I find them comfy from day one to about six months to a year, then the
    leather always stretches to the point where they start bugging me.
    Re-tensioning with the spanner can mitigate that. Sometimes.

    Soaking them in oil, baking them in the oven with crisco, or hitting
    them with a ball peen hammer all serve to ruin the saddle.

    Brooks may be a bit hard at first, but should still be comfy, if they
    aren't, it's the wrong saddle. Break in doesn't take more than a couple
    of rides.

    So, I don't hate them, and appreciate much of their qualities--but if
    you feel the need to wave dead chickens over them while chanting to
    make them comfy, then it's the wrong saddle.
     
  9. Archie A.

    Archie A. Guest

    That's true, to each his own
    I've had my fizik arione for almost 1 year now and it is here to stay.
    Archie A.
     
  10. Gooserider

    Gooserider Guest

    "landotter" <[email protected]> wrote in message
    news:[email protected]
    >
    > [email protected] wrote:
    >> brooks b17. Sim ply the most comfortabl;e

    >
    > Nonsense. I suffered on them for years. Never again. They might work
    > for some butts, but they're a PITA to own, have those stupid rivets in
    > the back that are form over function, and weigh a freakin' ton. They
    > look cool. Nice for retro rides and cruisers I guess.
    >


    Nonsense. The weight of a saddle is nothing compared to the weight of the
    rider. People who complain about a pound or two, but aren't at racer weight,
    would be better served to lose a pound or two.
     
  11. Peter Cole

    Peter Cole Guest

    usskydiver wrote:
    > Hello everyone,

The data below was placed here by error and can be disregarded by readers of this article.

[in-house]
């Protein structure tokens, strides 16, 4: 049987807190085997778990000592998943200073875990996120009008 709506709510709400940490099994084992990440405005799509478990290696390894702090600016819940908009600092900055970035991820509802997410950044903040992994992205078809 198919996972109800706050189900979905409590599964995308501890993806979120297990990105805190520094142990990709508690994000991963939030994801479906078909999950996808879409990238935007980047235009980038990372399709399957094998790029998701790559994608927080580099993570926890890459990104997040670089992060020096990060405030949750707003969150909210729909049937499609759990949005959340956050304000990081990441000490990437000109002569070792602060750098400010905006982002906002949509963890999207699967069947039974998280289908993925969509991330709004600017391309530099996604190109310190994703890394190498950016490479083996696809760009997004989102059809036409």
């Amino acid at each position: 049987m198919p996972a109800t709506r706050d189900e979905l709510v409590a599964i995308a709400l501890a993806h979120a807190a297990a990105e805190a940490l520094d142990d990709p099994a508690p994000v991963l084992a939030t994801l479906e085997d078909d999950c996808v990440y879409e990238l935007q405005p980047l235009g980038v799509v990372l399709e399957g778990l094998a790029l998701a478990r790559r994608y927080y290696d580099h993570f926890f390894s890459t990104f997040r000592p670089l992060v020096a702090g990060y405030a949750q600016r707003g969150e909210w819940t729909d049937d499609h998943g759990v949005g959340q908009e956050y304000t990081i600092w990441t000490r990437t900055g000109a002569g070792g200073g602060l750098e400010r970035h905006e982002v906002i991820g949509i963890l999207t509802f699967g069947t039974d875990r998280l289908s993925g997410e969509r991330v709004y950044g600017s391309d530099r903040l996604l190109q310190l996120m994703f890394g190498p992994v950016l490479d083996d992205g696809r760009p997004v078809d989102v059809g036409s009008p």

> I'm trying to decide between a Selle Italia gel flow and a Fizik
    > Aliante. I ride 20-30 per day 4days a week for fitness. Any
    > thoughts??
    >
    > Thanks,
    > Tim
    >


    Asking about saddle comfort is like asking about shoe comfort --
    everyone's different. Saddle selection unfortunately is a trial & error
    process, as is saddle adjustment.
     
  12. Bill Baka

    Bill Baka Guest

    Peter Cole wrote:
    > usskydiver wrote:
    >
    >> Hello everyone,
    >> I'm trying to decide between a Selle Italia gel flow and a Fizik
    >> Aliante. I ride 20-30 per day 4days a week for fitness. Any
    >> thoughts??
    >>
    >> Thanks,
    >> Tim
    >>

    >
    > Asking about saddle comfort is like asking about shoe comfort --
    > everyone's different. Saddle selection unfortunately is a trial & error
    > process, as is saddle adjustment.


    Total agreement.
    A good saddle may feel bad due to adjustment on the post, or you might
    prefer a different level of hardness, width, etc. Like he said, it is
    like shoes, if they are comfortable the brand name is no concern. If you
    have a good local bike shop maybe they can work with you and let you try
    some before you commit to buying. Personally, I have more than one and I
    sometimes change them before a big ride. Soft saddle for rough riding,
    hard and narrow for smooth road work. This works for me with 2 seat
    posts that change out so I don't have to re-attach, re-adjust each time.
    Bill Baka
     
  13. landotter

    landotter Guest

    Gooserider wrote:

    >
    > Nonsense. The weight of a saddle is nothing compared to the weight of the
    > rider. People who complain about a pound or two, but aren't at racer weight,
    > would be better served to lose a pound or two.


    A pound and a half of Brooks removed from my bike drastically changed
    the way it felt and climbed.

    Had it been frame weight, perhaps you woud have been right, but a 1.5
    pounds removed from the top, or swung part of the bike, or wheels will
    greatly affect its feel.

    I'm no weight weenie, the bike it came from is a single and weighs 22
    pounds. I could easily go down to about 18 with a few changes, but I
    like fatter tires and fenders and such.

    If you're puttering along on flattish ground and a Brooks fits ya,
    grrrreat. But for those of us that like to hammer big hills out of the
    saddle, they're not the best choice.
     
  14. RonSonic

    RonSonic Guest

    On 7 Mar 2006 22:31:27 -0800, "landotter" <[email protected]> wrote:

    >Richard B wrote:
    >
    >> I love my Honey Brooks B17 Champion.
    >> 4K miles 20 to 28 miles a day commuting and never a sore backside.
    >> I replaced a Selle Italia with this saddle and have no regrets.
    >>
    >> For a complete discussion on saddles see